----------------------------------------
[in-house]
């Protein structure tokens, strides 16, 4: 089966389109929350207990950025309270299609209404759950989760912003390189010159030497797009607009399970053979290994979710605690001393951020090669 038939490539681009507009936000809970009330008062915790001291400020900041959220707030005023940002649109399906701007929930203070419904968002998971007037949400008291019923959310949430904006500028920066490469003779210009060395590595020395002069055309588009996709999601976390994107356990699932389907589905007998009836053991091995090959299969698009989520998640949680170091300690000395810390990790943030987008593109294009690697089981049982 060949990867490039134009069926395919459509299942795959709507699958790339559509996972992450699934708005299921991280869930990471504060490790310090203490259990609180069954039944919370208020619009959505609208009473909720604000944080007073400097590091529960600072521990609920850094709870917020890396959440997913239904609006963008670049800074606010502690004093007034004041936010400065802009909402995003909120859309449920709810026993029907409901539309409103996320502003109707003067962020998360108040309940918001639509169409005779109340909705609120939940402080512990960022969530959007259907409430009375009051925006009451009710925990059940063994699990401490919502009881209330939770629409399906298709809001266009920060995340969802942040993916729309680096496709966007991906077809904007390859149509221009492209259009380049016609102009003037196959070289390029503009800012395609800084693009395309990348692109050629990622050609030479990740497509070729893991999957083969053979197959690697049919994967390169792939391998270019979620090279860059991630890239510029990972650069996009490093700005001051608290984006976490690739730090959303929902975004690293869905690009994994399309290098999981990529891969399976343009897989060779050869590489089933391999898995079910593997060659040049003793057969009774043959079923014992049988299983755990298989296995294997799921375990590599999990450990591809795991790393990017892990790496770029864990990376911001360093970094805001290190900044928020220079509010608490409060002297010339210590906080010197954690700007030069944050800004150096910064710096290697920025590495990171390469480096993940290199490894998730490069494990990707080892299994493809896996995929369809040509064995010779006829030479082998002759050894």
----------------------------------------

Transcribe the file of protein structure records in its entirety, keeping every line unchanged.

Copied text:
[in-house]
């Protein structure tokens, strides 16, 4: 089966389109929350207990950025309270299609209404759950989760912003390189010159030497797009607009399970053979290994979710605690001393951020090669 038939490539681009507009936000809970009330008062915790001291400020900041959220707030005023940002649109399906701007929930203070419904968002998971007037949400008291019923959310949430904006500028920066490469003779210009060395590595020395002069055309588009996709999601976390994107356990699932389907589905007998009836053991091995090959299969698009989520998640949680170091300690000395810390990790943030987008593109294009690697089981049982 060949990867490039134009069926395919459509299942795959709507699958790339559509996972992450699934708005299921991280869930990471504060490790310090203490259990609180069954039944919370208020619009959505609208009473909720604000944080007073400097590091529960600072521990609920850094709870917020890396959440997913239904609006963008670049800074606010502690004093007034004041936010400065802009909402995003909120859309449920709810026993029907409901539309409103996320502003109707003067962020998360108040309940918001639509169409005779109340909705609120939940402080512990960022969530959007259907409430009375009051925006009451009710925990059940063994699990401490919502009881209330939770629409399906298709809001266009920060995340969802942040993916729309680096496709966007991906077809904007390859149509221009492209259009380049016609102009003037196959070289390029503009800012395609800084693009395309990348692109050629990622050609030479990740497509070729893991999957083969053979197959690697049919994967390169792939391998270019979620090279860059991630890239510029990972650069996009490093700005001051608290984006976490690739730090959303929902975004690293869905690009994994399309290098999981990529891969399976343009897989060779050869590489089933391999898995079910593997060659040049003793057969009774043959079923014992049988299983755990298989296995294997799921375990590599999990450990591809795991790393990017892990790496770029864990990376911001360093970094805001290190900044928020220079509010608490409060002297010339210590906080010197954690700007030069944050800004150096910064710096290697920025590495990171390469480096993940290199490894998730490069494990990707080892299994493809896996995929369809040509064995010779006829030479082998002759050894």